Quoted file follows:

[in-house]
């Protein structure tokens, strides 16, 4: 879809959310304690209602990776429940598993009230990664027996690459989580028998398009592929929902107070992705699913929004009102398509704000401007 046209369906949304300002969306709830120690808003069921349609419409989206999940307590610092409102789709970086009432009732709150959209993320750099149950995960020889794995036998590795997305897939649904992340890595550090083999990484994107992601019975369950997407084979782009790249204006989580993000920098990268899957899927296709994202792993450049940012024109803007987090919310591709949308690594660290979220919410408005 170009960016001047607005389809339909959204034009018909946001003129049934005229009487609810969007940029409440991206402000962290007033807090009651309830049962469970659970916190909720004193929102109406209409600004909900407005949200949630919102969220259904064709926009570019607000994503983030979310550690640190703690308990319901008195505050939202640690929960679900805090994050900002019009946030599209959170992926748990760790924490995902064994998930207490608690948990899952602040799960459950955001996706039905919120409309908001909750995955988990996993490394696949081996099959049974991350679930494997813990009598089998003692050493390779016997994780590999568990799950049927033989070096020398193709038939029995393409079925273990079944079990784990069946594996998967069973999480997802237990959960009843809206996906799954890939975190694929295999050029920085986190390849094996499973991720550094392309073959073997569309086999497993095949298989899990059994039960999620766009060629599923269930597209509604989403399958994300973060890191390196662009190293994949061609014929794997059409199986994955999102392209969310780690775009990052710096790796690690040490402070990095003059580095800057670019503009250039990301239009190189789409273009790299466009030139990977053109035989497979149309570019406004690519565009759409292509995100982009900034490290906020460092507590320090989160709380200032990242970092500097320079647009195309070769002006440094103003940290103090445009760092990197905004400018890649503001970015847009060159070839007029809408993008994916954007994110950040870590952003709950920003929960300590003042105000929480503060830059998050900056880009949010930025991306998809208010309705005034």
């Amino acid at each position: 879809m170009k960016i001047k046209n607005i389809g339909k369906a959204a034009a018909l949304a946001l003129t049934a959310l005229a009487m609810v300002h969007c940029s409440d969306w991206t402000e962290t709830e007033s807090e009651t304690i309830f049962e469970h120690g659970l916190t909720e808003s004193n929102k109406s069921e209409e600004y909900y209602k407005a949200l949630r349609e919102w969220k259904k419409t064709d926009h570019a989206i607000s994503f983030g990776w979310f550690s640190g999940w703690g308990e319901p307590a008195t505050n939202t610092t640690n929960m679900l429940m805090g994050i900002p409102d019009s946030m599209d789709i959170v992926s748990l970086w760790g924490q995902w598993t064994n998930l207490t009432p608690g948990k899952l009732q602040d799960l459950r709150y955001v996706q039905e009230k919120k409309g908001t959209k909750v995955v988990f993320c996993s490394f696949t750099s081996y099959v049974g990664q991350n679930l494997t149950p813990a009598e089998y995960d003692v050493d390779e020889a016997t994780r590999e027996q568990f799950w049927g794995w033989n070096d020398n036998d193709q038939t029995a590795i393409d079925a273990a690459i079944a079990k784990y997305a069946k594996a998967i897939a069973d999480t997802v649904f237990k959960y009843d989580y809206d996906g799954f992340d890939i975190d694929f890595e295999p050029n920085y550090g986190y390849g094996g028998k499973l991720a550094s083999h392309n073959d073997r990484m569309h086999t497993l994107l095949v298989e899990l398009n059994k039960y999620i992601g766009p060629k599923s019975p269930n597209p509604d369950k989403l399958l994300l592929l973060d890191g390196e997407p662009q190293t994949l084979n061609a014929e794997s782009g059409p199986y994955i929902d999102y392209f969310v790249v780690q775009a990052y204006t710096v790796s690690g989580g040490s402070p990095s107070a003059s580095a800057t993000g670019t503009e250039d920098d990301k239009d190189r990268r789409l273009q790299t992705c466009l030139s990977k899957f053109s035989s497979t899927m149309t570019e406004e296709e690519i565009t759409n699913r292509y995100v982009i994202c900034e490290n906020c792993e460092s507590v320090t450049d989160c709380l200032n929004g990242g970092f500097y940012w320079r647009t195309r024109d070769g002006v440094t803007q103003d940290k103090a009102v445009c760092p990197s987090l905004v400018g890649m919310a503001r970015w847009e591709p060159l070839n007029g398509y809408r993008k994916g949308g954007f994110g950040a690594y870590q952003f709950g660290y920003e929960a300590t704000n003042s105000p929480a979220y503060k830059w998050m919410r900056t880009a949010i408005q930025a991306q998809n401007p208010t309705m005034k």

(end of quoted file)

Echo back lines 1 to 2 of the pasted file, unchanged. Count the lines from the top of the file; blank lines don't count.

[in-house]
């Protein structure tokens, strides 16, 4: 879809959310304690209602990776429940598993009230990664027996690459989580028998398009592929929902107070992705699913929004009102398509704000401007 046209369906949304300002969306709830120690808003069921349609419409989206999940307590610092409102789709970086009432009732709150959209993320750099149950995960020889794995036998590795997305897939649904992340890595550090083999990484994107992601019975369950997407084979782009790249204006989580993000920098990268899957899927296709994202792993450049940012024109803007987090919310591709949308690594660290979220919410408005 170009960016001047607005389809339909959204034009018909946001003129049934005229009487609810969007940029409440991206402000962290007033807090009651309830049962469970659970916190909720004193929102109406209409600004909900407005949200949630919102969220259904064709926009570019607000994503983030979310550690640190703690308990319901008195505050939202640690929960679900805090994050900002019009946030599209959170992926748990760790924490995902064994998930207490608690948990899952602040799960459950955001996706039905919120409309908001909750995955988990996993490394696949081996099959049974991350679930494997813990009598089998003692050493390779016997994780590999568990799950049927033989070096020398193709038939029995393409079925273990079944079990784990069946594996998967069973999480997802237990959960009843809206996906799954890939975190694929295999050029920085986190390849094996499973991720550094392309073959073997569309086999497993095949298989899990059994039960999620766009060629599923269930597209509604989403399958994300973060890191390196662009190293994949061609014929794997059409199986994955999102392209969310780690775009990052710096790796690690040490402070990095003059580095800057670019503009250039990301239009190189789409273009790299466009030139990977053109035989497979149309570019406004690519565009759409292509995100982009900034490290906020460092507590320090989160709380200032990242970092500097320079647009195309070769002006440094103003940290103090445009760092990197905004400018890649503001970015847009060159070839007029809408993008994916954007994110950040870590952003709950920003929960300590003042105000929480503060830059998050900056880009949010930025991306998809208010309705005034």